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Germany expects current account surplus to shrink slightly

By Michael Nienaber

By Michael Nienaber

BERLIN (Reuters) - Germany's record current account surplus is likely to shrink this year because a slowdown in global trade is dampening export growth while strong domestic demand is pushing up imports, Economy Minister Sigmar Gabriel said on Thursday.

The European Commission and the International Monetary Fund (IMF) have repeatedly urged Germany to take advantage of record-low borrowing costs and increase investment as a measure to reduce the country's large trade and current account surpluses.

The United States last year flagged concerns over economic policies in Germany and put Europe's biggest economy on a new monitoring list together with other countries such as China and Japan, mostly due to their large surpluses.

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Chancellor Angela Merkel's government has reacted to the criticism and boosted domestic demand by introducing a national minimum wage, increasing state spending on infrastructure and accommodating and integrating a record influx of refugees.

"German exports will increase rather moderately whereas imports will grow more strongly due to robust domestic demand," Gabriel told the Bundestag (lower house of parliament).

"The current account surplus will therefore shrink slightly - that will please the European Commission," he added.

Germany achieved a record trade surplus of 244.31 billion euros ($262.10 billion) in 2015 due to the relatively strong competitiveness of its exporters.

The wider current account surplus has almost doubled over the past five years to reach 252.58 billion euros in 2015. This also reflects how Germans remain a nation of savers despite the European Central Bank's policy of zero interest rates.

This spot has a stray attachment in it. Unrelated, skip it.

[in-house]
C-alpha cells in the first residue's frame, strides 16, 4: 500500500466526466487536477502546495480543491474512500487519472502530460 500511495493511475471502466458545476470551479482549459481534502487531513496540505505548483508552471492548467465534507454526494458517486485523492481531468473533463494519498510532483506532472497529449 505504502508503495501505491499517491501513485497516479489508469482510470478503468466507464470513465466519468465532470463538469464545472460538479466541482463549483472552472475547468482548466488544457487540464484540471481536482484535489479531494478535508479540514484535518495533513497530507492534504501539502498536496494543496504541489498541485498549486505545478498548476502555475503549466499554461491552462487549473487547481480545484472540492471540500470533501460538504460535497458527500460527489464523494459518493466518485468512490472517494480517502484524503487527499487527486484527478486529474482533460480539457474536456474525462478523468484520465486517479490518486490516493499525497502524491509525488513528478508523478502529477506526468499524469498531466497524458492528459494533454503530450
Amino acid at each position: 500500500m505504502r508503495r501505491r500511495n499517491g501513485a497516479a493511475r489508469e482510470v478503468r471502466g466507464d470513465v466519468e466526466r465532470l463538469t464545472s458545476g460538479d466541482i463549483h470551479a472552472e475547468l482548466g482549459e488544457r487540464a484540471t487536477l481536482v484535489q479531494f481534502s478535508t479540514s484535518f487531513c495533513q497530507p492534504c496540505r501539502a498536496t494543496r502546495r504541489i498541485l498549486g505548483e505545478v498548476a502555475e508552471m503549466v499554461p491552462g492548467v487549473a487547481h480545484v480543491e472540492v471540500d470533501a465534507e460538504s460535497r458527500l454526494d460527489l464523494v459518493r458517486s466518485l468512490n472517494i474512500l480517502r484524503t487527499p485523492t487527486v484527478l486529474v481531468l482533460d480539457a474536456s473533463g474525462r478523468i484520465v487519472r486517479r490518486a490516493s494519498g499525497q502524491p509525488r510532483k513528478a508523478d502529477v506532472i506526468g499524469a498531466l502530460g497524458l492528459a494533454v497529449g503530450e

The surplus figures for 2016 have not been released yet, but the trend seen from January until November suggests that the surplus likely remained high.

The Bundesbank has said it expected the current account balanceas a percentage of nominal GDP to rise to 8.9 percent in 2016 and shrink to 8.1 percent in 2017.

In his last speech as economy minister before becoming foreign minister as part of a cabinet reshuffle ahead of a federal election in September, Gabriel said the German economy was in solid shape thanks to the robust labor market.

The economy grew by 1.9 percent in 2016, the strongest rate in half a decade, helped by higher household and state spending. The government expects the upturn to continue in 2017, albeit at a slower pace of 1.4 percent.

In a sign that shoppers remain upbeat despite increased political uncertainties and an Islamist militant attack in Berlin, the mood among German consumers improved further heading into February, a survey showed on Thursday.

The slightly stronger-than-expected data, published by the GfK research group, gave reassurance that private consumption will continue to propel growth in 2017.

But Gabriel warned against taking the economic upswing for granted and urged the government to use its budget surplus of around 6 billion euros ($6.44 billion) to increase investment in infrastructure and education.

He linked his push for more state spending with a warning that euroskeptic populism was posing a "huge danger" for growth and stability.

"The French presidential elections this spring are bitter, fateful elections for Europe," Gabriel said.

"After Brexit last year, if the enemies of Europe manage again in the Netherlands or in France to get results then we face the threat that the largest civilization project of the 20th century, namely the European Union, could fall apart."

(Additional reporting by Michelle Martin; writing by Michael Nienaber; editing by Mark Heinrich)

 
 
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